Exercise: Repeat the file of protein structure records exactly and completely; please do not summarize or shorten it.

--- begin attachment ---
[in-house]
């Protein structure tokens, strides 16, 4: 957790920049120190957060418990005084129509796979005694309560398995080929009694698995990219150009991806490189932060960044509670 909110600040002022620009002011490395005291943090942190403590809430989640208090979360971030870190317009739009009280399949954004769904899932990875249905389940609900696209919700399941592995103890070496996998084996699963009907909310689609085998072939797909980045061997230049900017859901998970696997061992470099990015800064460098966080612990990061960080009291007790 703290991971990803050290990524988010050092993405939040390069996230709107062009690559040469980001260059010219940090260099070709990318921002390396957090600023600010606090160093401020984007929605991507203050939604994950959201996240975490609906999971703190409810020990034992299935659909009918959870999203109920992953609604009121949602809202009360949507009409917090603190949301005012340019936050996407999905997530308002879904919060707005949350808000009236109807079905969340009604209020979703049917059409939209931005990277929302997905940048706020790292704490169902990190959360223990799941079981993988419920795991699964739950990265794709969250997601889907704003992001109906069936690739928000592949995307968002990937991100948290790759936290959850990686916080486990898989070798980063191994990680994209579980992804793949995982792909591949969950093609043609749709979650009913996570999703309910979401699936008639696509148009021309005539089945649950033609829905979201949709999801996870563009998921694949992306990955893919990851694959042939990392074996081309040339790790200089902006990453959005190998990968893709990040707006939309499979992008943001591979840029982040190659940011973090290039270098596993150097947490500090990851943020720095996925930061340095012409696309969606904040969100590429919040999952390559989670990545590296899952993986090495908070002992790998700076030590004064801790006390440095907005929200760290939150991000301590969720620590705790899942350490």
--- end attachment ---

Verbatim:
[in-house]
């Protein structure tokens, strides 16, 4: 957790920049120190957060418990005084129509796979005694309560398995080929009694698995990219150009991806490189932060960044509670 909110600040002022620009002011490395005291943090942190403590809430989640208090979360971030870190317009739009009280399949954004769904899932990875249905389940609900696209919700399941592995103890070496996998084996699963009907909310689609085998072939797909980045061997230049900017859901998970696997061992470099990015800064460098966080612990990061960080009291007790 703290991971990803050290990524988010050092993405939040390069996230709107062009690559040469980001260059010219940090260099070709990318921002390396957090600023600010606090160093401020984007929605991507203050939604994950959201996240975490609906999971703190409810020990034992299935659909009918959870999203109920992953609604009121949602809202009360949507009409917090603190949301005012340019936050996407999905997530308002879904919060707005949350808000009236109807079905969340009604209020979703049917059409939209931005990277929302997905940048706020790292704490169902990190959360223990799941079981993988419920795991699964739950990265794709969250997601889907704003992001109906069936690739928000592949995307968002990937991100948290790759936290959850990686916080486990898989070798980063191994990680994209579980992804793949995982792909591949969950093609043609749709979650009913996570999703309910979401699936008639696509148009021309005539089945649950033609829905979201949709999801996870563009998921694949992306990955893919990851694959042939990392074996081309040339790790200089902006990453959005190998990968893709990040707006939309499979992008943001591979840029982040190659940011973090290039270098596993150097947490500090990851943020720095996925930061340095012409696309969606904040969100590429919040999952390559989670990545590296899952993986090495908070002992790998700076030590004064801790006390440095907005929200760290939150991000301590969720620590705790899942350490």